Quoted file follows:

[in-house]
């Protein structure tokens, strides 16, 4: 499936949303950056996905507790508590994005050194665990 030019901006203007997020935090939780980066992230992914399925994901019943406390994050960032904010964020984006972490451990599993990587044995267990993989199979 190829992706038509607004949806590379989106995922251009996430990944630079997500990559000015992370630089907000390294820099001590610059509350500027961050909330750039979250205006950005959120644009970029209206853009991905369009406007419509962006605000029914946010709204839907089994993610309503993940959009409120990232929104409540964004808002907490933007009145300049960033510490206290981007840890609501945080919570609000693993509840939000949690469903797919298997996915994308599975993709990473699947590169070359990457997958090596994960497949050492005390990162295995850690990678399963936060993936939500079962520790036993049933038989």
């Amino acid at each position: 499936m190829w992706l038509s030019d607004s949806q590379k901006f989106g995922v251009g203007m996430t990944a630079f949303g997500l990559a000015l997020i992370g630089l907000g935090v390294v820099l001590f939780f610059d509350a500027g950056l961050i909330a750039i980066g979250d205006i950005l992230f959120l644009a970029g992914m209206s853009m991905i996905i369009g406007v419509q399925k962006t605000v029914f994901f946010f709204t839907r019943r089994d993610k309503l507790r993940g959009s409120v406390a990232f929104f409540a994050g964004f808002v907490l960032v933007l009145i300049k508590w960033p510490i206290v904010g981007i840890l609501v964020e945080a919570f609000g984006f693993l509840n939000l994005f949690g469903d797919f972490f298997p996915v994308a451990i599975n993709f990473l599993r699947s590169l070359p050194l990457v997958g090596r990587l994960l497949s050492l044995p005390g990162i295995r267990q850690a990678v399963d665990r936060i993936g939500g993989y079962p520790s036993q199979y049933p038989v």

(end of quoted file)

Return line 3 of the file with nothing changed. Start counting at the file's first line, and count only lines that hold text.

């Amino acid at each position: 499936m190829w992706l038509s030019d607004s949806q590379k901006f989106g995922v251009g203007m996430t990944a630079f949303g997500l990559a000015l997020i992370g630089l907000g935090v390294v820099l001590f939780f610059d509350a500027g950056l961050i909330a750039i980066g979250d205006i950005l992230f959120l644009a970029g992914m209206s853009m991905i996905i369009g406007v419509q399925k962006t605000v029914f994901f946010f709204t839907r019943r089994d993610k309503l507790r993940g959009s409120v406390a990232f929104f409540a994050g964004f808002v907490l960032v933007l009145i300049k508590w960033p510490i206290v904010g981007i840890l609501v964020e945080a919570f609000g984006f693993l509840n939000l994005f949690g469903d797919f972490f298997p996915v994308a451990i599975n993709f990473l599993r699947s590169l070359p050194l990457v997958g090596r990587l994960l497949s050492l044995p005390g990162i295995r267990q850690a990678v399963d665990r936060i993936g939500g993989y079962p520790s036993q199979y049933p038989v």